However, there are a number of limitations in the use of this mirror for ophthalmic applications of adaptive optics. In particular, due to the number and distribution of the electrodes, not every aberration term can be equally produced, some terms are better replicated than others, and there are important mode-coupling effects. This means that, in general, pure aberration modes are never produced, since low order terms will appear with some amount of the higher order ones that have a similar nature.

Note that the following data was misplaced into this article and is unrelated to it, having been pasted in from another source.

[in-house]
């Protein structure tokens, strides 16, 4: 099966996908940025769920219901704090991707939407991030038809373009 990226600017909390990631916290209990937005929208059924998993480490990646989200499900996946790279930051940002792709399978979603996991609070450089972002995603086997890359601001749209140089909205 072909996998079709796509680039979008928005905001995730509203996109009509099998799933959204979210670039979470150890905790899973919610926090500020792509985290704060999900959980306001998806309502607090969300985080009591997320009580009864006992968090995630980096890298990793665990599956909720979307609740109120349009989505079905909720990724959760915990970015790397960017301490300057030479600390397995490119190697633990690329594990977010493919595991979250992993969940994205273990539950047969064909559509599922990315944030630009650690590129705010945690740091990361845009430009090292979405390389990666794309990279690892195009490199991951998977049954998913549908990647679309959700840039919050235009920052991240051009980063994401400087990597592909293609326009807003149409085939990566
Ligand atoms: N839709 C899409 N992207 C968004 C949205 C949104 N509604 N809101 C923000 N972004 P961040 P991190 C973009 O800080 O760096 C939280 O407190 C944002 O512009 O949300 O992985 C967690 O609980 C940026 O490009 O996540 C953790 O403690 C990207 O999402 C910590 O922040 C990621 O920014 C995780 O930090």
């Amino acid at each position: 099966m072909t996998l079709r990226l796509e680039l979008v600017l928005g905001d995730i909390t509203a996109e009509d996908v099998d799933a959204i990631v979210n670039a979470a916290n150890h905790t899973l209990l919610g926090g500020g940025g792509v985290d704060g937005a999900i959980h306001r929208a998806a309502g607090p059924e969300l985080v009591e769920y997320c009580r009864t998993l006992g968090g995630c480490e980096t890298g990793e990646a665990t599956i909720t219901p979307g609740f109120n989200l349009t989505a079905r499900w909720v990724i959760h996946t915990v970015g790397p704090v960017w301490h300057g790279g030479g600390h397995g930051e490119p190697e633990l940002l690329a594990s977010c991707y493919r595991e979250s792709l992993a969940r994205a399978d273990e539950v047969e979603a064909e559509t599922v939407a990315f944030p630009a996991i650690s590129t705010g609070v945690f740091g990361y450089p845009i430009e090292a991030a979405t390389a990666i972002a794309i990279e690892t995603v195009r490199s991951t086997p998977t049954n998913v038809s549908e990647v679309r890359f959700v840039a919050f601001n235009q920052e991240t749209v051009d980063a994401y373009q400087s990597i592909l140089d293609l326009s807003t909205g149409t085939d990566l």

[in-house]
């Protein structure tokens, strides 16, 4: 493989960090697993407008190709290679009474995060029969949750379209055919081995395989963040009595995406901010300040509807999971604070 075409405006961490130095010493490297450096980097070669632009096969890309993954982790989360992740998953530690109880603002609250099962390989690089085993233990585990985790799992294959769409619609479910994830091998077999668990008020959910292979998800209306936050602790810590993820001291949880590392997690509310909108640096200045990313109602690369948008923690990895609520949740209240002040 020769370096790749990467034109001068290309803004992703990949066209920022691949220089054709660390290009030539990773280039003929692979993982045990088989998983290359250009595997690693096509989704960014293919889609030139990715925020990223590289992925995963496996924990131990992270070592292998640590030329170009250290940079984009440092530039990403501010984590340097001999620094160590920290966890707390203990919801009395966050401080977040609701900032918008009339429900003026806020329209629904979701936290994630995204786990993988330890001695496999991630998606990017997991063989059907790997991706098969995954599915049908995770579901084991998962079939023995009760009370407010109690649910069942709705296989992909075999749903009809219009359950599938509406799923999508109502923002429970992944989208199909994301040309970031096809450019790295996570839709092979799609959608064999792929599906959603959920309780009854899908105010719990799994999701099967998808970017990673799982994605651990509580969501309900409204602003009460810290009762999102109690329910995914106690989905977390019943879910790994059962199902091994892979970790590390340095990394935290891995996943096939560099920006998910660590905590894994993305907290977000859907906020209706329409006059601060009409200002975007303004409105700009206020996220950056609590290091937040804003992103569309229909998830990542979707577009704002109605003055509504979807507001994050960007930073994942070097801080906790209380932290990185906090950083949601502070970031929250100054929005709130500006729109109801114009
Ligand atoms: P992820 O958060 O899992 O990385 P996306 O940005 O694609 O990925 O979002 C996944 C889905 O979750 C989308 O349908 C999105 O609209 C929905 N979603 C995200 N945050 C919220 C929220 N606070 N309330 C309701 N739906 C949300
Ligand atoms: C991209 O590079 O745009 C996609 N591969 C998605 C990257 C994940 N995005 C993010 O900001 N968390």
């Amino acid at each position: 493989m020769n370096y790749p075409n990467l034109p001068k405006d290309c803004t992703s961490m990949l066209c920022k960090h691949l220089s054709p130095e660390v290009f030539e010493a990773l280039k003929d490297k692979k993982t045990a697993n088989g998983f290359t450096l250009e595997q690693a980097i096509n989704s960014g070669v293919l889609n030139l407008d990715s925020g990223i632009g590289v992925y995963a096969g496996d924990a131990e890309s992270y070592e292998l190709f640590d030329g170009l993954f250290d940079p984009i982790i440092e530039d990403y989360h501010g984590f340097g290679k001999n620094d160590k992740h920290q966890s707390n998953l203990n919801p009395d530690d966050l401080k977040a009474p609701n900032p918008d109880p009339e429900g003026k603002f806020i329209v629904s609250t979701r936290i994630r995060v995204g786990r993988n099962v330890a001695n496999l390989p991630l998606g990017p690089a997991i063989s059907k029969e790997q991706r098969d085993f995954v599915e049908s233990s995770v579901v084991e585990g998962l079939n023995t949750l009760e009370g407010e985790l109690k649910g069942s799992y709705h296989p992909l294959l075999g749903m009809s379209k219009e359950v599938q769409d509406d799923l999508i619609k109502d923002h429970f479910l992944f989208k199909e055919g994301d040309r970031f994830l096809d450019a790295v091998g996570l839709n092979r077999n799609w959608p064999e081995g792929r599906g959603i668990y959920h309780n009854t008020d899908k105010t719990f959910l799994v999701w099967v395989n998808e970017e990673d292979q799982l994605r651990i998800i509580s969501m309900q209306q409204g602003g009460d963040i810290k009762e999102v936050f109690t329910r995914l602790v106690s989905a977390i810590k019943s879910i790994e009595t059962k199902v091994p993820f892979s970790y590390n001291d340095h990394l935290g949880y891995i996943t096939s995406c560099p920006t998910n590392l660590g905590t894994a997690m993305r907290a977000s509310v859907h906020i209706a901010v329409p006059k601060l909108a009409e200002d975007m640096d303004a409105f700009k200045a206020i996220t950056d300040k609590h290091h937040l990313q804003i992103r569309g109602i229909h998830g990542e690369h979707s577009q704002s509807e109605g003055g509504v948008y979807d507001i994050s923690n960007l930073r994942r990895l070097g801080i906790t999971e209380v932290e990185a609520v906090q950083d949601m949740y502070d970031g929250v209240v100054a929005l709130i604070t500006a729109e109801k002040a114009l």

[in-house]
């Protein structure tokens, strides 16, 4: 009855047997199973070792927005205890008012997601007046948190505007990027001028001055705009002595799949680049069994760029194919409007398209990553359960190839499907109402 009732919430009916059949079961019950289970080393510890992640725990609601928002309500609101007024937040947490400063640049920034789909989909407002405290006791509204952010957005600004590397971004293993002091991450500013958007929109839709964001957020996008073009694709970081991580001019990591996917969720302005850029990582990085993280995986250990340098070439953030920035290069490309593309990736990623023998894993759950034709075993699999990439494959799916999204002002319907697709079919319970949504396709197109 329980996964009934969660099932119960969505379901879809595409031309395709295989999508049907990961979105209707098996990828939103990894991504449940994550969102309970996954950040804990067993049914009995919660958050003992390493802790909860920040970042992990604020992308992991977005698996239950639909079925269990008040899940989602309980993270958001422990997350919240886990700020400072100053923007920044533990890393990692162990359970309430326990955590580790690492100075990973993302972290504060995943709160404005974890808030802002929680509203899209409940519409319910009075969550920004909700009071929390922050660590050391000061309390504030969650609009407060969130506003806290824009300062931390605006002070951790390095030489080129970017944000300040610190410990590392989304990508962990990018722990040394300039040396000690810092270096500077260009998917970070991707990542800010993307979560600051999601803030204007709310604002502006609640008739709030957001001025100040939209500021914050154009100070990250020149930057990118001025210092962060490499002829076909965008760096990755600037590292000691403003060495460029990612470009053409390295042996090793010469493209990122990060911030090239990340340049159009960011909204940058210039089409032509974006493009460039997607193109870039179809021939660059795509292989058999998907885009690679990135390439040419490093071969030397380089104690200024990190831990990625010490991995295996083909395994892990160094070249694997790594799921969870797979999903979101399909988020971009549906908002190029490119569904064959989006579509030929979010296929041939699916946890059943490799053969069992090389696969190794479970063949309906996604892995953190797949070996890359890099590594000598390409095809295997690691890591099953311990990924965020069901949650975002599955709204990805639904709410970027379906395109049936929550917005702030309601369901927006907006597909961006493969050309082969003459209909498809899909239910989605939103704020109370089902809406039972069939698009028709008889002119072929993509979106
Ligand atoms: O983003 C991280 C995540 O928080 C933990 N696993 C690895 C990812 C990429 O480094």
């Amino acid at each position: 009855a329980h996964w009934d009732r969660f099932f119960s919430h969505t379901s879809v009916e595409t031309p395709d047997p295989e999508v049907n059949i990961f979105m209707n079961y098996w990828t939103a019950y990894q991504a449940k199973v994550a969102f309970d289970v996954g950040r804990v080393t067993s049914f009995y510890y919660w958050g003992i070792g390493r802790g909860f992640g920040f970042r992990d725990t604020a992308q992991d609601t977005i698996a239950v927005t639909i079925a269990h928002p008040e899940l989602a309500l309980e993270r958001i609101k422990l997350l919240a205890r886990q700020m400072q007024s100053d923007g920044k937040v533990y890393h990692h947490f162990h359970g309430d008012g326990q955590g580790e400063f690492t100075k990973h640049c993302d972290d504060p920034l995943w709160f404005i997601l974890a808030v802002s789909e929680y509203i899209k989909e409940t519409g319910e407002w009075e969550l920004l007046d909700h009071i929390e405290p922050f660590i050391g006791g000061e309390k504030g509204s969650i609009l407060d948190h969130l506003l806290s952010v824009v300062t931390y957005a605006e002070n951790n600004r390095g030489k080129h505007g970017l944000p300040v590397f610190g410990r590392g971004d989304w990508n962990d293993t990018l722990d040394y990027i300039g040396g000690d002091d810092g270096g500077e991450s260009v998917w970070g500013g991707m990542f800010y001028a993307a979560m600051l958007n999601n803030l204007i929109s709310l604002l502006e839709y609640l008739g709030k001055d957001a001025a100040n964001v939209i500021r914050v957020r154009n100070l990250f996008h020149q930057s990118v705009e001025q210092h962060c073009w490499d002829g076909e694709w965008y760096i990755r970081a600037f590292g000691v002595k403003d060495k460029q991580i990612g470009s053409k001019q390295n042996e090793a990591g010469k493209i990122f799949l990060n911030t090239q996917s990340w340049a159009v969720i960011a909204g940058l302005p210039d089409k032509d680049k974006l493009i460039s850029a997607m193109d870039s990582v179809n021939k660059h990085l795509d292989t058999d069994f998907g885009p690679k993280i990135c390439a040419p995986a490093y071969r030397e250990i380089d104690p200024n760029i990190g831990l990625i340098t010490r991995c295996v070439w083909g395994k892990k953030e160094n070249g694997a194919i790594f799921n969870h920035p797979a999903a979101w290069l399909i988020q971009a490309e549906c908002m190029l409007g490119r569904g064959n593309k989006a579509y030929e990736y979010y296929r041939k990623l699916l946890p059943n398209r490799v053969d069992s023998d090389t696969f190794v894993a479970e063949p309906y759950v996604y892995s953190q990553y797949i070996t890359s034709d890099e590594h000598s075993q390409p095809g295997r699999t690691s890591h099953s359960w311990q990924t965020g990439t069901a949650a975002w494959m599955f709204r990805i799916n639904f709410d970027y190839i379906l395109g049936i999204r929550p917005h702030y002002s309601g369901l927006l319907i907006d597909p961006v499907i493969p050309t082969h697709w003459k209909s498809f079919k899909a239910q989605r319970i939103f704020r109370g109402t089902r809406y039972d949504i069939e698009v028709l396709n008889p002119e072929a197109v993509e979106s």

Once the aberrations have been modified, a second channel is used for testing the subject's visual quality. Visual acuity, contrast sensitivity, and other visual tests are performed under normal viewing for each desired aberration profile. Patterns were presented in a high resolution monitor using a VSG2/5 visual stimulus generator (Cambridge Research Systems, Kent, England). For visual testing, the presented visual patterns were quasi-monochromatic, centered at 540 nm, by using an interference filter. Since the aberrations were measured in infrared, chromatic longitudinal aberration was compensated by carefully using the motorized optometer, in order to have the eye precisely focused for green light. On the other hand, we assumed that the high order aberrations were relatively stable for different wavelengths. In this way, the aberration pattern (except defocus) we measured in infrared was expected to be relatively similar for green.